Ireland risks a serious coronavirus travel rules clash with Britain over quarantining.
Among the virus lockdown changes announced by UK Prime Minister Boris Johnson in London is an exemption given only to people travelling by plane from the Republic of Ireland and France. They are not bound by the obligation on all other air travellers arriving in Britain to go into a 14-day quarantine.
But sources in Dublin have stressed that the Irish health authorities cannot extend any such courtesy to air travellers arriving from Britain to Ireland. This means British people coming to Ireland, or Irish people returning from a visit there, will be obliged to give their details and self-isolate for 14 days.
“The way the UK is counting cases and deaths is very different than this jurisdiction and they are still not testing in the community. Yet, Britain still has the worst situation on coronavirus in the world right now,” a well-placed source said.
“We are just not in a position to reciprocate in all the circumstances.”
However, people can still travel freely to and from Northern Ireland.
In his TV address last night, Mr Johnson announced only small changes to the UK lockdown and raised hopes of more with a new mantra “Stay alert, control the virus, save lives.”
The prime minister announced a three-phased change to coronavirus measures in England. Variations were allowed for the other parts of the UK - Scotland, Wales and Northern Ireland.
Mr Johnson described it as his "conditional plan", working on the assumption there were continued improvements in the battle against coronavirus.
From today, the authorities are encouraging people who cannot work from home to go back to work but avoid public transport where possible.
From Wednesday, people will be allowed unlimited open-air exercise, access to local parks and travel but they may only associate with members of the same household.
From June 1 there will be a phased opening of primary schools and some contact between second-level teachers and pupils, and some shops reopening.
In July, it is envisaged there will be some reopening of hospitality services.
All air passengers arriving in Britain - with the exception of those travelling from the Republic of Ireland - will have to undergo some kind of quarantine. Following a phone conversation with French President Emmanuel Macron, this exemption was extended to travellers from France.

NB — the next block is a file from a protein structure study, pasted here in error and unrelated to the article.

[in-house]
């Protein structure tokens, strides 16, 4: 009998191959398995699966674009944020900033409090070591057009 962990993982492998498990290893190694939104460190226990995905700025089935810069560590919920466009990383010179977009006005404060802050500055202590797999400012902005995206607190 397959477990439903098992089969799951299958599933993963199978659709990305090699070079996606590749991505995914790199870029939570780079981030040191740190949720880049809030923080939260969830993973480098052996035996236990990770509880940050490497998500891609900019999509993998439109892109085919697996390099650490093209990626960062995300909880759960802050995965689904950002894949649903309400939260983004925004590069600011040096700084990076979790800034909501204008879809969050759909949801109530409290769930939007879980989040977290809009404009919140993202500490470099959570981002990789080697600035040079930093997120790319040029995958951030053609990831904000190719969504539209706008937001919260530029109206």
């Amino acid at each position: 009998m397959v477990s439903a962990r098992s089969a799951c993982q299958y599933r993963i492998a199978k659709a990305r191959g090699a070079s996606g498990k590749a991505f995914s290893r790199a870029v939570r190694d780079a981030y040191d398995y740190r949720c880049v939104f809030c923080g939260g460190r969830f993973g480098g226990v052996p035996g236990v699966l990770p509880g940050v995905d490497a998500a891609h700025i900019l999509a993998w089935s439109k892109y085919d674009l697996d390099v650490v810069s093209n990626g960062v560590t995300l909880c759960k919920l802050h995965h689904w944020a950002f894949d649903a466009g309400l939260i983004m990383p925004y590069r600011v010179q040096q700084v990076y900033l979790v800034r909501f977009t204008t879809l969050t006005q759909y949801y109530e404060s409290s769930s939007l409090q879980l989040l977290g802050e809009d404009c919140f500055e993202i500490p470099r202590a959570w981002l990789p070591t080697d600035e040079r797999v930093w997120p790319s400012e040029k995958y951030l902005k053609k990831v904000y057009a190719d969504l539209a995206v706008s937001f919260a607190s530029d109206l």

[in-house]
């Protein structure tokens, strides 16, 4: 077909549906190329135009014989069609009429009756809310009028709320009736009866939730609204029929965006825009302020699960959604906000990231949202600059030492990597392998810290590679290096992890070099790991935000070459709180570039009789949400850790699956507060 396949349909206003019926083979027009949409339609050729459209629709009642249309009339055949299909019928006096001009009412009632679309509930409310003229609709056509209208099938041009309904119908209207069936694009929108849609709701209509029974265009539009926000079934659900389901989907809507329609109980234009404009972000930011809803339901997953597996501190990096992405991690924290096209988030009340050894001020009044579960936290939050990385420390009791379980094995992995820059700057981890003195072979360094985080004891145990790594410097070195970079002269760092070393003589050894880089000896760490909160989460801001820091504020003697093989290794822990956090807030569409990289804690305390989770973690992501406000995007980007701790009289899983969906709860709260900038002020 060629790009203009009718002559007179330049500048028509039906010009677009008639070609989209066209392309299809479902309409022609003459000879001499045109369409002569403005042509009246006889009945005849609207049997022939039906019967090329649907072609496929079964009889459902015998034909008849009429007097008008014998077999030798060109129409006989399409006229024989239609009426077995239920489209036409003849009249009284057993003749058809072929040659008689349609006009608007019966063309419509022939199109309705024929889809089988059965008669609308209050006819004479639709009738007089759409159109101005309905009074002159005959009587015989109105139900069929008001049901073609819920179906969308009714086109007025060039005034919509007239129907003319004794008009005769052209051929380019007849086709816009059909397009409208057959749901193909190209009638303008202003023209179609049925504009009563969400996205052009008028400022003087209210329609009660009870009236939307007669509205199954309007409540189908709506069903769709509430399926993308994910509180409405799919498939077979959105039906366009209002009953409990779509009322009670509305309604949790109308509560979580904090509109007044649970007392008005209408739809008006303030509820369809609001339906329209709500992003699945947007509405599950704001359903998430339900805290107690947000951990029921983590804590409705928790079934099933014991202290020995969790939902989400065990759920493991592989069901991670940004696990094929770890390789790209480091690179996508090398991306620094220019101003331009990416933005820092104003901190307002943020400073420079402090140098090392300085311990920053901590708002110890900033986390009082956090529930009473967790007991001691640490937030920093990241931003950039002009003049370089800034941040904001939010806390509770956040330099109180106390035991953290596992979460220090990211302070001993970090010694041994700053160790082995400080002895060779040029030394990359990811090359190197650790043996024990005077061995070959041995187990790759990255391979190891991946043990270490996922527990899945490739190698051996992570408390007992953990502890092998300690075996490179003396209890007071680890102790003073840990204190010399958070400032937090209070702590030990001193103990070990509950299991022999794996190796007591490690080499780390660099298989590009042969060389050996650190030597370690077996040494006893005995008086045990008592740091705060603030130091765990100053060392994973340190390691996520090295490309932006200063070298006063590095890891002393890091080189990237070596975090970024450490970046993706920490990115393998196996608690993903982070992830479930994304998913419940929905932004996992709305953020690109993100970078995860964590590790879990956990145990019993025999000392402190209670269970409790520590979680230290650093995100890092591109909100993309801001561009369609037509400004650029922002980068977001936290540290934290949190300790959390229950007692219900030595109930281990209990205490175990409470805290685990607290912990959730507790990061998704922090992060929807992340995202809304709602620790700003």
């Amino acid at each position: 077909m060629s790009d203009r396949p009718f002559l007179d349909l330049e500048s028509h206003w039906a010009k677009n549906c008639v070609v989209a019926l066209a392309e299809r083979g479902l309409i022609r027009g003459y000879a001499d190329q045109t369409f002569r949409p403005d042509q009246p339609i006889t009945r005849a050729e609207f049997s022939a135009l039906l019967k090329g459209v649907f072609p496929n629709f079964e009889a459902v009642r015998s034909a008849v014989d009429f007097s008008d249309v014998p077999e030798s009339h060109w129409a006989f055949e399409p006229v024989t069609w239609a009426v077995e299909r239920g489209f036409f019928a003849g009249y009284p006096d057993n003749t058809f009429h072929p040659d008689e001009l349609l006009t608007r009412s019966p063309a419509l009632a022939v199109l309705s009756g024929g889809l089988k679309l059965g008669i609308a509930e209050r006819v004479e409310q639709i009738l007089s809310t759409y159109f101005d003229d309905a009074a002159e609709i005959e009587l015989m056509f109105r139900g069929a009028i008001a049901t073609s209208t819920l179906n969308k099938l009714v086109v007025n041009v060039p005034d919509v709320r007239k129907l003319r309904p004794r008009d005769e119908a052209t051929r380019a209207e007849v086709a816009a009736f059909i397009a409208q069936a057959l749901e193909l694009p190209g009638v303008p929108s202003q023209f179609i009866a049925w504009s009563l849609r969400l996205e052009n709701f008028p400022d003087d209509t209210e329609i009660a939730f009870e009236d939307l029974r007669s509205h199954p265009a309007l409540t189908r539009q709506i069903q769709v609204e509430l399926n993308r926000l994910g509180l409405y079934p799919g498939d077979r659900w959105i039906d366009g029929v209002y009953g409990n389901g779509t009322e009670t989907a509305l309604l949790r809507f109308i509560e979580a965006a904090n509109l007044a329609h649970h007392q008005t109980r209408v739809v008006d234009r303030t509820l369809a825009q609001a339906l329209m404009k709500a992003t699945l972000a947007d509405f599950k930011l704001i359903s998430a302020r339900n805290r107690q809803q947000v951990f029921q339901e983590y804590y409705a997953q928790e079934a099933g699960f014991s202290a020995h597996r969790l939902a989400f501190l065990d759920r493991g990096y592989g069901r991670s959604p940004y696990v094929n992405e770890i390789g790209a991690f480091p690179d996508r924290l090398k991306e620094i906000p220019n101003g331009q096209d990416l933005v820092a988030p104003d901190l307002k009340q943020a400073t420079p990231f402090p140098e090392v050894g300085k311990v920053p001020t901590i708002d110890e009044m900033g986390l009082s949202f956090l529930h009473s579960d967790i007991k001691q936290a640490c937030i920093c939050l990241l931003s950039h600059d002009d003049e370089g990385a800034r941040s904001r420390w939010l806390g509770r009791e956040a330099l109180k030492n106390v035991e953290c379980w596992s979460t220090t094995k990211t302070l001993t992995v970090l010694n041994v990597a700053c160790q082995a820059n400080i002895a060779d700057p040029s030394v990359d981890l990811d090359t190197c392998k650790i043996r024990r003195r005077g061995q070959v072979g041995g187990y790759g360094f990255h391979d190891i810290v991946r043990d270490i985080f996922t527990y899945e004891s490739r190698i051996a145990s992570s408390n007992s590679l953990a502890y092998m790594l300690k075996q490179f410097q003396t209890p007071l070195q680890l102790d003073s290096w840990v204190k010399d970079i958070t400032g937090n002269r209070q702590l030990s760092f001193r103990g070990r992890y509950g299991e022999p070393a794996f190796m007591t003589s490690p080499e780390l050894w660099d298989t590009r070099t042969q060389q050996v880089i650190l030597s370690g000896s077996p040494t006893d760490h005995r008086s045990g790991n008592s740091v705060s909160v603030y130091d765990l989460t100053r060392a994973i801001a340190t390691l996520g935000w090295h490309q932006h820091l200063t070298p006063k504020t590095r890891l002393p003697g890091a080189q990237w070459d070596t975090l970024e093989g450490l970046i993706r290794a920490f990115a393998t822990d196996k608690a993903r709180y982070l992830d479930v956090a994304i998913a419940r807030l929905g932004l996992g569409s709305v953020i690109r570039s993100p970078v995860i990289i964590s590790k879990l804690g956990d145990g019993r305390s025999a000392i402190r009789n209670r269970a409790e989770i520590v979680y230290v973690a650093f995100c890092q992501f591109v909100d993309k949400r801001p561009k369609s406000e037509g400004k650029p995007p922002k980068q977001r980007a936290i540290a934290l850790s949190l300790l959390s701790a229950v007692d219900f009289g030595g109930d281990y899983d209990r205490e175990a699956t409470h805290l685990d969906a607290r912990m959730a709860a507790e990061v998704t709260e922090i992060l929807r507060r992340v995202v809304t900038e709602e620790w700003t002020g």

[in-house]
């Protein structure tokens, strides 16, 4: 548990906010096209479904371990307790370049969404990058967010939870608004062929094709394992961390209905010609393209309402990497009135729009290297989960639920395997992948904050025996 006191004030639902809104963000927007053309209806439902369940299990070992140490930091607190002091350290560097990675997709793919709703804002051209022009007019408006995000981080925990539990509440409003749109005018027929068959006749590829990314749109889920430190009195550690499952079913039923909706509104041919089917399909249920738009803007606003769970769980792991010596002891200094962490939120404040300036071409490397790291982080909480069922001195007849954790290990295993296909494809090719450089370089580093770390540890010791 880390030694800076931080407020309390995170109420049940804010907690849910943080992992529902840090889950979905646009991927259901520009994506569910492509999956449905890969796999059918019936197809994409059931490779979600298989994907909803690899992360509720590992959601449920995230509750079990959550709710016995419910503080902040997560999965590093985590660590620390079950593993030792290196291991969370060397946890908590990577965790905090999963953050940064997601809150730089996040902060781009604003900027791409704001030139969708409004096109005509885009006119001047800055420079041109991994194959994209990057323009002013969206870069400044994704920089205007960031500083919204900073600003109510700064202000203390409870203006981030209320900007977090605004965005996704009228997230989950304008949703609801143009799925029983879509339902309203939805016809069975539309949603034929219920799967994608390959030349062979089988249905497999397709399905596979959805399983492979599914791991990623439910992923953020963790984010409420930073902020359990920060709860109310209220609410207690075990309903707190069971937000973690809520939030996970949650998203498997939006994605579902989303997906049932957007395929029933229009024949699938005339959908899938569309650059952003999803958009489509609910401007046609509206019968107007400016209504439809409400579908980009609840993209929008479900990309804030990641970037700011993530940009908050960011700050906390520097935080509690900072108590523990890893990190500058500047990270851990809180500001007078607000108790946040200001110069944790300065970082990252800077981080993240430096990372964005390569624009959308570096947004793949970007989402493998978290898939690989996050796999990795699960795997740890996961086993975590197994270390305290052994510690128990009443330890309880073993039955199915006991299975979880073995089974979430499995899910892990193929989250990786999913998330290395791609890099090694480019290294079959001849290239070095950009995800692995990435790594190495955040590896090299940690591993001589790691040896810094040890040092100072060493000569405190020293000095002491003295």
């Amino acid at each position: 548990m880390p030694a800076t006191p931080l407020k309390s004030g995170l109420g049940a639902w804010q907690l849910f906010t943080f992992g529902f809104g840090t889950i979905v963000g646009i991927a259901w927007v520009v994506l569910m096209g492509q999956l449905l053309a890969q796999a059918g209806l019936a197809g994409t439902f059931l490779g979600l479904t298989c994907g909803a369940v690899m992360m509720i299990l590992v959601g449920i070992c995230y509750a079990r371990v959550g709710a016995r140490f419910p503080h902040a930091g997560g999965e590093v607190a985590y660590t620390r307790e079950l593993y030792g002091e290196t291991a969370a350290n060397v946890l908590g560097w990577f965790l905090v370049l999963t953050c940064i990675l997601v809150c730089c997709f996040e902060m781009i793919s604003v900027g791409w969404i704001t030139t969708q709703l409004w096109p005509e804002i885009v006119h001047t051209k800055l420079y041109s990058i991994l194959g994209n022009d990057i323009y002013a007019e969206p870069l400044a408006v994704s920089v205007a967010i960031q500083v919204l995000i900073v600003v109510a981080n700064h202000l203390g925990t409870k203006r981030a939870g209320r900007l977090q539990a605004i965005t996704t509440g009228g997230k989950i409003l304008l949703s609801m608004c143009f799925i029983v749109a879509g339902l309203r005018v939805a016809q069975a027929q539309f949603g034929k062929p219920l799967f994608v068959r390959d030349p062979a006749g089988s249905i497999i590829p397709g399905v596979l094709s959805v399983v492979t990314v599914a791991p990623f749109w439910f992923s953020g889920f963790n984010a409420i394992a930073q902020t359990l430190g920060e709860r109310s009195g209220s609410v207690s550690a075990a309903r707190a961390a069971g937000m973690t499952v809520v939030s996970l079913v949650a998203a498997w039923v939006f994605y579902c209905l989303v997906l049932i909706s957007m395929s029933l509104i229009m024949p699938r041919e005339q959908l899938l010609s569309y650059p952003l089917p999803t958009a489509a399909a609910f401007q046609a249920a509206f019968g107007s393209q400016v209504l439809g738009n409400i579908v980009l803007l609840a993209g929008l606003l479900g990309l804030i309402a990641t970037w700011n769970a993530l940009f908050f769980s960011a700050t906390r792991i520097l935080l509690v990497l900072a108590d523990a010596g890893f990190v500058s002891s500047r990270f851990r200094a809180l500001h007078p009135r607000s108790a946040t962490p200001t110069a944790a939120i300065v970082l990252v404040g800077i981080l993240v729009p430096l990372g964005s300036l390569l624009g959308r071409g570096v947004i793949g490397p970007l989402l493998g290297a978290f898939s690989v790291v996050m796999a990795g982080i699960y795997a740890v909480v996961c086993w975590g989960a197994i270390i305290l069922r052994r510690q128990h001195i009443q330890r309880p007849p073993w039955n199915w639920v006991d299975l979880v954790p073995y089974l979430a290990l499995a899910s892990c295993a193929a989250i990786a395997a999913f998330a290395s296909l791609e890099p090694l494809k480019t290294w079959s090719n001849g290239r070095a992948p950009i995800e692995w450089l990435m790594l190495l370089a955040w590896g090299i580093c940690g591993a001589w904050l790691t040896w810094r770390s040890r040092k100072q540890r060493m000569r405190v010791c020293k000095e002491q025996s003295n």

More details on the quarantine plan may be issued later today.
Labour Party leader and health spokesman Alan Kelly said there can be no question at this stage of Ireland reciprocating the British gesture on no quarantine for Irish travellers.
"The British Conservative government have really mismanaged the response to this crisis and we have a duty of care to the people in this jurisdiction who have made sacrifices to help fight this scourge," Mr Kelly told the Irish Independent.
UK health experts expressed concern that the new slogan - changed from "stay at home" to "stay alert" - lacked clarity and may lead to an increase in "risky behaviour".
The changes come more than six weeks after the UK lockdown of March 23. Then the authorities told people to stay at home and only leave for "very limited" essential purposes including basic food shopping, once-a-day exercise, medical needs and travelling to work, but only when it could not be done from home.
The government slogan then was "Stay home, protect the NHS, save lives".
A No 10 spokesman said the public can "stay alert" by staying at home "as much as possible", "limiting contact with other people" and keeping two metres apart where possible. The social-distance rule of two metres apart still applies along with advice on regular and thorough hand-washing.
Last night, experts warned the phrasing of "stay alert" was unclear and open to misinterpretation and the spread of confusion. The new mantra came amid reports of new spikes of the virus in countries where it had been declining.
China recorded 14 new cases yesterday, its first double-digit rise in more than a week, and South Korea reported 34 more infections, the largest daily increase in over a month.
Germany has also seen some regional spikes and authorities are concerned about a growing number of large anti-lockdown demonstrations.
Leaders of all the UK devolved administrations in Cardiff, Edinburgh and Belfast vowed to continue to endorse the "stay at home" message.
Scotland's First Minister Nicola Sturgeon tweeted: "It is of course for Boris Johnson to decide what's most appropriate for England, but given the critical point we are at in tackling the virus, StayHomeSaveLives remains my clear message to Scotland at this stage."
Wales First Minister Mark Drakeford said his message had not changed, adding: "Staying at home is the best way you can protect yourself and others."
Northern Irish First Minister Arlene Foster took the same view, saying: "On the whole, the message is to stay at home. We will say we are not deviating from the message at this time."